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Outbreak Response

In this lecture, Patrick K Kayembe outlines surveillance activities for an outbreak response. (Step 2.8)
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PATRICK KAYEMBE: Now, I’m going to talk about the Outbreak Response.
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On the slides I’m showing the framework of the Public Health Surveillance Framework. As you can see, we have different columns, named 1 through 6. You see that these represent a key element of health protection that should be in place in order to have an effective surveillance system. So the first column is showing precursors. And from that column, you can see that we have politics, policy, priority, preparation, and payers. This is the precursor. So this should have to be in place to set the policy for the surveillance system. The second column is about perspective. So you to be precise. You have to clarify, so what’s the perspective? Is that a national system?
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Is that at the district level, community level, facility or the lab? So it has to be clarified. And then the third column is about surveillance activities themselves. So you know that these are the 6 core elements to have a surveillance working, so detection of cases, registration of cases, reporting, and confirmation of cases. So we have to confirm ideologically and send some samples to the lab for lab confirmation and then analyze the feedback. The next column would be action and activity. So in here is to investigate outbreak, case management, contact investigation. It might mean to put some of them into quarantine. Investigate all of this to know exactly what’s going on.
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And then the 5th column is if everything is being done correctly, the outcome will be reducing the number of outbreak, and then that would reduce the incidence of disease in the long term so that the population health would be protected. As you can see on this picture, you may refer to this curve as an epidemic curve. So you see at the beginning of the curve, it’s the index case, the first case to come down with the disease. And then we see the number of cases increase and then we have a peak. And after the peak, now the number of cases start decreasing. So you see, you look carefully at the graph, you see the late reporting.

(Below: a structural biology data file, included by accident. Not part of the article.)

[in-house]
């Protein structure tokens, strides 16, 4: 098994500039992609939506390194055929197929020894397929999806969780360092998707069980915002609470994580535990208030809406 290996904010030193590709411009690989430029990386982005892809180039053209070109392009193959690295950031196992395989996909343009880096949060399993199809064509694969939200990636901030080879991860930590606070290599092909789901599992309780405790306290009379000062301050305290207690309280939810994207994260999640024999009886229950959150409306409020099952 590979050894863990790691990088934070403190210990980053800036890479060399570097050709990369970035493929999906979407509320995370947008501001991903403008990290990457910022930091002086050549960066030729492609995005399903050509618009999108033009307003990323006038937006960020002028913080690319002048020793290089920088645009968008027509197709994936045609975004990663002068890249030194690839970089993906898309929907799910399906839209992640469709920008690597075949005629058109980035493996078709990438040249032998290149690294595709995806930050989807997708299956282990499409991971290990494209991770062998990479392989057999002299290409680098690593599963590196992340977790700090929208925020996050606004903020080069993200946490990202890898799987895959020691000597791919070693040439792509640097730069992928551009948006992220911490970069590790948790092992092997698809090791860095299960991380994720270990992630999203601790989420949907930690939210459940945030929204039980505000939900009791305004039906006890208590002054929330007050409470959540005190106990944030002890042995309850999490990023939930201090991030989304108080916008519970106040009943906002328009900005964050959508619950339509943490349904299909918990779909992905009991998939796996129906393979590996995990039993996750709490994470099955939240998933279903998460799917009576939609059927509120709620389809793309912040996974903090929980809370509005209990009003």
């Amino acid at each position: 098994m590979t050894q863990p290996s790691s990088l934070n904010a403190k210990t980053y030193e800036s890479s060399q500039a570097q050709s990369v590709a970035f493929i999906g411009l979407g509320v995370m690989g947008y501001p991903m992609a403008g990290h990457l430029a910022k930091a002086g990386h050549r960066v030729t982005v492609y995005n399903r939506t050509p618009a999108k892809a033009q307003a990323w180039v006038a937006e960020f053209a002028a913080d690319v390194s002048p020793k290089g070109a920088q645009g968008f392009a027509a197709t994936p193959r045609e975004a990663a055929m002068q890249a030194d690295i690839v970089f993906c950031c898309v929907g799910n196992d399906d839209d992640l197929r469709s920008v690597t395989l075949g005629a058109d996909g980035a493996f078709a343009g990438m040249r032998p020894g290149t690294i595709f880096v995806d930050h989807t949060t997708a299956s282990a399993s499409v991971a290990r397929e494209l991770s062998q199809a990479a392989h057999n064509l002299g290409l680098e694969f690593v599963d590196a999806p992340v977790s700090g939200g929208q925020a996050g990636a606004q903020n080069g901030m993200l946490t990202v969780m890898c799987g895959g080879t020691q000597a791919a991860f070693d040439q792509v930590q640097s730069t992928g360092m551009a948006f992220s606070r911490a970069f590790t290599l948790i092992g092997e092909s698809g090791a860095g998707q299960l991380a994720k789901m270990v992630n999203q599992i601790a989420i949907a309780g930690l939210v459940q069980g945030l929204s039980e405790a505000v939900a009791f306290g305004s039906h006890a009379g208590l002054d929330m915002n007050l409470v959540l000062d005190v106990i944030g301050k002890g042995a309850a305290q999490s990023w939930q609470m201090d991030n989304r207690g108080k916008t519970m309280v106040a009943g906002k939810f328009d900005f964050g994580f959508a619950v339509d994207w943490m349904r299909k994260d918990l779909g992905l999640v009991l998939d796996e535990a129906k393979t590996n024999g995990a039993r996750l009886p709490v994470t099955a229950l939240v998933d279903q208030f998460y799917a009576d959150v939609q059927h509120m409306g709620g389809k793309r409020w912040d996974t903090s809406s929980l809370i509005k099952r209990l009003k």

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So the epidemic was reported when cases were at the peak. So when the cases are at the peak, it means there are already a lot of people already being infected. And then when the response is later reported, it leads to the later response. You see that the response has been elicited lately, even exactly when the number of cases starts decreasing as a normal cause of the epidemic. So the action was late and now we have the consequences to see a lot of people dying– a lot of people having viruses. The responses is not going to make it improve the situation, it’s already late because the epidemic is already dying.
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But when you look at the following picture, you see that early reporting leading to early, rapid responses. So we don’t get to the peak anymore. And a lot of people also are prevented from having that disease because of the rapid response. That’s what surveillance should be doing, detecting disease very early so that the response can be rapid to prevent other disease from happening. So I’m going to ask you to pause and go to the link and watch the video. The video is about responding to an outbreak. So while watching the video I want you to pay attention to those two questions. What is an outbreak and why an outbreak should be investigated?
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So an outbreak is occurrence of more cases of disease than expected in a given area, among a specific group of people, of a particular period of time. Outbreak is considered as a public health emergency. It occurs due to the gaps between the real exposure of the disease and the reported one. It indicates surveillance and control failure. Beside [INAUDIBLE] sector, an outbreak also impacts on the sector. If an outbreak occurs, it also can be considered as political and economic emergency, therefore, outbreak requires a rapid action. An investigation should be immediately conducted when an outbreak occurs to reduce or prevent mortality, reduce morbidity, and to design control and preventative measures. Delayed or improper intervention may lead to death.